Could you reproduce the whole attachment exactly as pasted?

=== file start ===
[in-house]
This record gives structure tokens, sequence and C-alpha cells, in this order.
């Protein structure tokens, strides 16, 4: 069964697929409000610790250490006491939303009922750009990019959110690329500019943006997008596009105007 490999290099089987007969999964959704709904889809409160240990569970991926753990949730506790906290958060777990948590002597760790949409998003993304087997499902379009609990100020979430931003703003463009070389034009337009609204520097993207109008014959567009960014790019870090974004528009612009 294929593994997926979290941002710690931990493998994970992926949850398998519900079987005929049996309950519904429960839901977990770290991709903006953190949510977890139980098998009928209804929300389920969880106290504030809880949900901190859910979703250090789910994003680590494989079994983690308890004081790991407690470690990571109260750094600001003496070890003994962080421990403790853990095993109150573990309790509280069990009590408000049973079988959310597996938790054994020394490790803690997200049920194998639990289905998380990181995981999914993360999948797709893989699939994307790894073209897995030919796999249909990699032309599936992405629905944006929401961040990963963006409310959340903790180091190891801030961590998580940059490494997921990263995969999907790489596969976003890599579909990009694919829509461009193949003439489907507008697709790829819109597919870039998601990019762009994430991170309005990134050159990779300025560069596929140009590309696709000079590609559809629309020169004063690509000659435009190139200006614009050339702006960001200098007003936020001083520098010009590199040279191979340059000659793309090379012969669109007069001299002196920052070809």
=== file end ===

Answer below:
[in-house]
This record gives structure tokens, sequence and C-alpha cells, in this order.
């Protein structure tokens, strides 16, 4: 069964697929409000610790250490006491939303009922750009990019959110690329500019943006997008596009105007 490999290099089987007969999964959704709904889809409160240990569970991926753990949730506790906290958060777990948590002597760790949409998003993304087997499902379009609990100020979430931003703003463009070389034009337009609204520097993207109008014959567009960014790019870090974004528009612009 294929593994997926979290941002710690931990493998994970992926949850398998519900079987005929049996309950519904429960839901977990770290991709903006953190949510977890139980098998009928209804929300389920969880106290504030809880949900901190859910979703250090789910994003680590494989079994983690308890004081790991407690470690990571109260750094600001003496070890003994962080421990403790853990095993109150573990309790509280069990009590408000049973079988959310597996938790054994020394490790803690997200049920194998639990289905998380990181995981999914993360999948797709893989699939994307790894073209897995030919796999249909990699032309599936992405629905944006929401961040990963963006409310959340903790180091190891801030961590998580940059490494997921990263995969999907790489596969976003890599579909990009694919829509461009193949003439489907507008697709790829819109597919870039998601990019762009994430991170309005990134050159990779300025560069596929140009590309696709000079590609559809629309020169004063690509000659435009190139200006614009050339702006960001200098007003936020001083520098010009590199040279191979340059000659793309090379012969669109007069001299002196920052070809």